For our December interview with Gabe Klein, the former District transportation chief who oversaw the ￼creation of Capital Bikeshare, we photographed him sitting on one of the program’s signature red bikes. The published image was as controversial as anything Klein said about ridding apartment buildings of parking spaces or how to fix Metro.
Reader Peter Everett e-mailed us about “the glaring lack of any helmet worn by Gabe Klein while jauntily sitting on a bike.” Everett, a personal-injury lawyer in Fairfax, reminded us that helmets “are critical in preventing and ameliorating the impacts of head injuries from bicycle accidents” and—perhaps noting that Klein cuts a rather hip figure for a transit official—added: “I’d hope this public-health imperative would trump fashion.”
It turns out Klein isn’t the least bit chastened by the criticism.
“I purposely don’t wear helmets now in photo shoots,” he replied when we showed him Everett’s message. “I would never ride my fixed-gear [bicycle] in mixed traffic, my mountain bike off-road, or my racing bike without a helmet,” he continued, “but when traveling at slow speeds in bike lanes, helmetless riding is quite safe.”
And as far as Klein is concerned, the helmets-for-all ideology has a major downside: Studies show that requiring a helmet discourages people from adopting cycling—something he says is a bigger danger: “The risk of not being active outweighs the risks of experienced adults riding. We want to destigmatize riding as they have in Northern Europe, where no commuters wear helmets.”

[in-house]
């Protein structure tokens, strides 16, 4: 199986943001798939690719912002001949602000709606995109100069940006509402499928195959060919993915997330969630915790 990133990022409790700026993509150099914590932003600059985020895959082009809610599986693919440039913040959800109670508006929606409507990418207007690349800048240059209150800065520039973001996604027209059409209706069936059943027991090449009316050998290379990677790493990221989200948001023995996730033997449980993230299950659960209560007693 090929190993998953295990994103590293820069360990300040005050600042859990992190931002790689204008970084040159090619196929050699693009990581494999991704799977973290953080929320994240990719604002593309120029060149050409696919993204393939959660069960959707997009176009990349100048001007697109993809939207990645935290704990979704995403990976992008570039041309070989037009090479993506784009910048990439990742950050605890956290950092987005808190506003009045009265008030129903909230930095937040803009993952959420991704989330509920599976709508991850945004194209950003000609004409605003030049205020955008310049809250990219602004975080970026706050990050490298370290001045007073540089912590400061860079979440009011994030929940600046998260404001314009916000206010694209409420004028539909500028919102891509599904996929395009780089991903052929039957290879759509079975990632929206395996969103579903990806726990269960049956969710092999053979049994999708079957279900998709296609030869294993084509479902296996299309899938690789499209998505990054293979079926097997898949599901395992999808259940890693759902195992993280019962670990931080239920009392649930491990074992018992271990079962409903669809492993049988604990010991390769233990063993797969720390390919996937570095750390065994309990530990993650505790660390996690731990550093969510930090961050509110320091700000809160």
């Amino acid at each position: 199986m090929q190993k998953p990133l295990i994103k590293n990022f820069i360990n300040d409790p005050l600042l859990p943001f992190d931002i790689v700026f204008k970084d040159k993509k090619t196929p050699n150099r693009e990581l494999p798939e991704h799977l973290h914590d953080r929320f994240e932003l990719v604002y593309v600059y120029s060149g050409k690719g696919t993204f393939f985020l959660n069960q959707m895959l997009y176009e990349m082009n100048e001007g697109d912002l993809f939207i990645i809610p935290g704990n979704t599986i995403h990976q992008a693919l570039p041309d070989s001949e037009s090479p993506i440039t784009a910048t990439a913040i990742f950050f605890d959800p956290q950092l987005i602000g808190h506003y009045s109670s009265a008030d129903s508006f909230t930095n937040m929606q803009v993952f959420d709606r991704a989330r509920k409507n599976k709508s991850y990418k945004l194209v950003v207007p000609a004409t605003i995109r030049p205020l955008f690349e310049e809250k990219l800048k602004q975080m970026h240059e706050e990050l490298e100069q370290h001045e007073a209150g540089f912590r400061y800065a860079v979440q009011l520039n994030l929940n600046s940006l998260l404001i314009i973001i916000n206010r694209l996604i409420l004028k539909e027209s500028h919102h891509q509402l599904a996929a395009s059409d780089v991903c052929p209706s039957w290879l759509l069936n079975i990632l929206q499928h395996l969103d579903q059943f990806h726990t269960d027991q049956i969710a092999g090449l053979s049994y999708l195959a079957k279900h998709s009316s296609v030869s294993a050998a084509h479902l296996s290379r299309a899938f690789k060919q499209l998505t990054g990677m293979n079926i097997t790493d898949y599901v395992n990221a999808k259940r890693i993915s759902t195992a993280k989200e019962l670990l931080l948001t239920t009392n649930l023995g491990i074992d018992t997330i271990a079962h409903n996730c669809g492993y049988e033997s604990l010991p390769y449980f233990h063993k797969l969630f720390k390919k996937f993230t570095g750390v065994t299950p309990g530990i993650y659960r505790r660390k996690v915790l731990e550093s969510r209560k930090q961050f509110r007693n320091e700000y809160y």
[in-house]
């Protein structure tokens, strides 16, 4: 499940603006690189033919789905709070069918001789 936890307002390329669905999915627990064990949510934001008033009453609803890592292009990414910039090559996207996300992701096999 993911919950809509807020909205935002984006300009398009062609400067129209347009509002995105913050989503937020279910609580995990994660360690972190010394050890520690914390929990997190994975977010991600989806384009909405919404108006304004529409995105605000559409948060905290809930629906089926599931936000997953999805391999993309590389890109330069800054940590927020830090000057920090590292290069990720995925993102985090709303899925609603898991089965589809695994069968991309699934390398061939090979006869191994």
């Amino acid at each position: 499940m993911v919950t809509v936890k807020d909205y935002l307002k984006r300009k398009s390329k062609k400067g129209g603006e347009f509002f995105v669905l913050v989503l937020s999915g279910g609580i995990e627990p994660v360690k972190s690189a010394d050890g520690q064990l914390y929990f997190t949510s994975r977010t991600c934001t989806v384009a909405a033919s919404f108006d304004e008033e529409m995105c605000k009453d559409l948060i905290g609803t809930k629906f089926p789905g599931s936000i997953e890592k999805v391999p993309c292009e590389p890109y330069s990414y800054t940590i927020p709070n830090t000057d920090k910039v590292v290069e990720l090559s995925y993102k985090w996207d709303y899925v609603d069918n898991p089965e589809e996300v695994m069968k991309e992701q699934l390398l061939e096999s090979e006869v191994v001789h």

Those findings, as well as analyses of bike-accident data showing that helmets aren’t as good at preventing head injuries as was once thought, prompted the Washington Area Bicyclist Association to help defeat a 2013 Maryland bill mandating helmets for all adults. (Kids, both by law and by WABA’s recommendations, should always wear helmets.)
It wasn’t just the helmet, though. The same photograph drew criticism from Annapolis resident Barry Scher, who wrote that “the photograph you ran clearly shows Klein biking the wrong way on a one-way street.” In this case, there was no political agenda behind the shot. Klein is firmly against “salmoning,” as the practice of riding the wrong way in a bike lane is known. Our photographer posed him that way because the light was better.
This article appears in our January 2016 issue of Washingtonian.